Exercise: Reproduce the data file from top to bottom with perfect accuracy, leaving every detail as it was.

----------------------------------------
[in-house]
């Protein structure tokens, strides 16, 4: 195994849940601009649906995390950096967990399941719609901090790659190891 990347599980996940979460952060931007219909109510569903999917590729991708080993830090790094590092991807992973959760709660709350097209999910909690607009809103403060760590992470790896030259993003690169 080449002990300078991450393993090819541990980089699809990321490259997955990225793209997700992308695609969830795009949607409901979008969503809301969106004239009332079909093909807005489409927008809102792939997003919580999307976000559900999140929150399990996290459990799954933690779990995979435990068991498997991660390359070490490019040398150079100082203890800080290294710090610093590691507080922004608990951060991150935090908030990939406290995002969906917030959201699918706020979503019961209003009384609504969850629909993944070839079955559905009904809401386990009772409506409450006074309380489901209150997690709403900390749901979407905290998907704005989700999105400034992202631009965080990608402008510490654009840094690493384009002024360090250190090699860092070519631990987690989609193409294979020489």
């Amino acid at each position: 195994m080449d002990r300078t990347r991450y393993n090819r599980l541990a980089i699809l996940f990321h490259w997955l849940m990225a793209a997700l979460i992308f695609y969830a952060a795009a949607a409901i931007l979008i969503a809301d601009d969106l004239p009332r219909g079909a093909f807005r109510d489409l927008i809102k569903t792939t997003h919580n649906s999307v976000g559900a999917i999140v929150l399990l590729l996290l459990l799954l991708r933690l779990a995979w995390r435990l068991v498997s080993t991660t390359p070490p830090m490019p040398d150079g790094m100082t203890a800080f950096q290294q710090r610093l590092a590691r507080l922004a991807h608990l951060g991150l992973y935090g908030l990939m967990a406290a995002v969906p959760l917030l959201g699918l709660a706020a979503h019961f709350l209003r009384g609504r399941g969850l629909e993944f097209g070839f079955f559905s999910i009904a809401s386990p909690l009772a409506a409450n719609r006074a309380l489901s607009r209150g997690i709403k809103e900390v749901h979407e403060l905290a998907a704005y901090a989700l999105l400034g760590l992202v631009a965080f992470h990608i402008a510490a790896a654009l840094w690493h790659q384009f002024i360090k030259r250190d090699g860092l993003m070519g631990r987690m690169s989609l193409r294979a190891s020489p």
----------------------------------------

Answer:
[in-house]
């Protein structure tokens, strides 16, 4: 195994849940601009649906995390950096967990399941719609901090790659190891 990347599980996940979460952060931007219909109510569903999917590729991708080993830090790094590092991807992973959760709660709350097209999910909690607009809103403060760590992470790896030259993003690169 080449002990300078991450393993090819541990980089699809990321490259997955990225793209997700992308695609969830795009949607409901979008969503809301969106004239009332079909093909807005489409927008809102792939997003919580999307976000559900999140929150399990996290459990799954933690779990995979435990068991498997991660390359070490490019040398150079100082203890800080290294710090610093590691507080922004608990951060991150935090908030990939406290995002969906917030959201699918706020979503019961209003009384609504969850629909993944070839079955559905009904809401386990009772409506409450006074309380489901209150997690709403900390749901979407905290998907704005989700999105400034992202631009965080990608402008510490654009840094690493384009002024360090250190090699860092070519631990987690989609193409294979020489």
């Amino acid at each position: 195994m080449d002990r300078t990347r991450y393993n090819r599980l541990a980089i699809l996940f990321h490259w997955l849940m990225a793209a997700l979460i992308f695609y969830a952060a795009a949607a409901i931007l979008i969503a809301d601009d969106l004239p009332r219909g079909a093909f807005r109510d489409l927008i809102k569903t792939t997003h919580n649906s999307v976000g559900a999917i999140v929150l399990l590729l996290l459990l799954l991708r933690l779990a995979w995390r435990l068991v498997s080993t991660t390359p070490p830090m490019p040398d150079g790094m100082t203890a800080f950096q290294q710090r610093l590092a590691r507080l922004a991807h608990l951060g991150l992973y935090g908030l990939m967990a406290a995002v969906p959760l917030l959201g699918l709660a706020a979503h019961f709350l209003r009384g609504r399941g969850l629909e993944f097209g070839f079955f559905s999910i009904a809401s386990p909690l009772a409506a409450n719609r006074a309380l489901s607009r209150g997690i709403k809103e900390v749901h979407e403060l905290a998907a704005y901090a989700l999105l400034g760590l992202v631009a965080f992470h990608i402008a510490a790896a654009l840094w690493h790659q384009f002024i360090k030259r250190d090699g860092l993003m070519g631990r987690m690169s989609l193409r294979a190891s020489p």